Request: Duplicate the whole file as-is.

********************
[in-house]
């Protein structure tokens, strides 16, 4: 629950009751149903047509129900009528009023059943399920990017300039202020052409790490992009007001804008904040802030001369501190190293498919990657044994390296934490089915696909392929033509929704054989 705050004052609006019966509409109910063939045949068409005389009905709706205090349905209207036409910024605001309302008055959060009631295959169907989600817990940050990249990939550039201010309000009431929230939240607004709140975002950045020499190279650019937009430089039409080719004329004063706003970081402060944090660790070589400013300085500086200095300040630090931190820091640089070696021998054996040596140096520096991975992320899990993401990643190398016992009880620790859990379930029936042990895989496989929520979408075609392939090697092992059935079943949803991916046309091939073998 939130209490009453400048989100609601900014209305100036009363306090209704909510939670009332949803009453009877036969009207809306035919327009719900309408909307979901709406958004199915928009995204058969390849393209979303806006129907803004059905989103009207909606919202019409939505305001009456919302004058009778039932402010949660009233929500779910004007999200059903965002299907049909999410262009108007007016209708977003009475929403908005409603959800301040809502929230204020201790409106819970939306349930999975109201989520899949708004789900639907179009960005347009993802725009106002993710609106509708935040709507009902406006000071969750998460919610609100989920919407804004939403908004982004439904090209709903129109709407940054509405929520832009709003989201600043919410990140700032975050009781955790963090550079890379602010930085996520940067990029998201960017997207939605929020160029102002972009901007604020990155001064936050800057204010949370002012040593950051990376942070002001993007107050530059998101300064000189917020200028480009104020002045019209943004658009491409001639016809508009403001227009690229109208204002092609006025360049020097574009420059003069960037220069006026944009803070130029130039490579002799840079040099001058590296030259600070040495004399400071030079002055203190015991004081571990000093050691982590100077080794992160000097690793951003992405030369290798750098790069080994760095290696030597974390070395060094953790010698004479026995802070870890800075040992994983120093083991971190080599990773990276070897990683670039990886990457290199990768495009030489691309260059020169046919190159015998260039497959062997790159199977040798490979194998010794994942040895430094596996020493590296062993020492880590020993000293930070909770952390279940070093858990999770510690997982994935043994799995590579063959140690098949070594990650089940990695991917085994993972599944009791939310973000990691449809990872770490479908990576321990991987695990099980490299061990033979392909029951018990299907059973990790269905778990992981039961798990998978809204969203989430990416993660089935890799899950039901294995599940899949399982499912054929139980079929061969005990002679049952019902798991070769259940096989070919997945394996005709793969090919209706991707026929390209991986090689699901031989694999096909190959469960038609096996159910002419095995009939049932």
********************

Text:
[in-house]
């Protein structure tokens, strides 16, 4: 629950009751149903047509129900009528009023059943399920990017300039202020052409790490992009007001804008904040802030001369501190190293498919990657044994390296934490089915696909392929033509929704054989 705050004052609006019966509409109910063939045949068409005389009905709706205090349905209207036409910024605001309302008055959060009631295959169907989600817990940050990249990939550039201010309000009431929230939240607004709140975002950045020499190279650019937009430089039409080719004329004063706003970081402060944090660790070589400013300085500086200095300040630090931190820091640089070696021998054996040596140096520096991975992320899990993401990643190398016992009880620790859990379930029936042990895989496989929520979408075609392939090697092992059935079943949803991916046309091939073998 939130209490009453400048989100609601900014209305100036009363306090209704909510939670009332949803009453009877036969009207809306035919327009719900309408909307979901709406958004199915928009995204058969390849393209979303806006129907803004059905989103009207909606919202019409939505305001009456919302004058009778039932402010949660009233929500779910004007999200059903965002299907049909999410262009108007007016209708977003009475929403908005409603959800301040809502929230204020201790409106819970939306349930999975109201989520899949708004789900639907179009960005347009993802725009106002993710609106509708935040709507009902406006000071969750998460919610609100989920919407804004939403908004982004439904090209709903129109709407940054509405929520832009709003989201600043919410990140700032975050009781955790963090550079890379602010930085996520940067990029998201960017997207939605929020160029102002972009901007604020990155001064936050800057204010949370002012040593950051990376942070002001993007107050530059998101300064000189917020200028480009104020002045019209943004658009491409001639016809508009403001227009690229109208204002092609006025360049020097574009420059003069960037220069006026944009803070130029130039490579002799840079040099001058590296030259600070040495004399400071030079002055203190015991004081571990000093050691982590100077080794992160000097690793951003992405030369290798750098790069080994760095290696030597974390070395060094953790010698004479026995802070870890800075040992994983120093083991971190080599990773990276070897990683670039990886990457290199990768495009030489691309260059020169046919190159015998260039497959062997790159199977040798490979194998010794994942040895430094596996020493590296062993020492880590020993000293930070909770952390279940070093858990999770510690997982994935043994799995590579063959140690098949070594990650089940990695991917085994993972599944009791939310973000990691449809990872770490479908990576321990991987695990099980490299061990033979392909029951018990299907059973990790269905778990992981039961798990998978809204969203989430990416993660089935890799899950039901294995599940899949399982499912054929139980079929061969005990002679049952019902798991070769259940096989070919997945394996005709793969090919209706991707026929390209991986090689699901031989694999096909190959469960038609096996159910002419095995009939049932």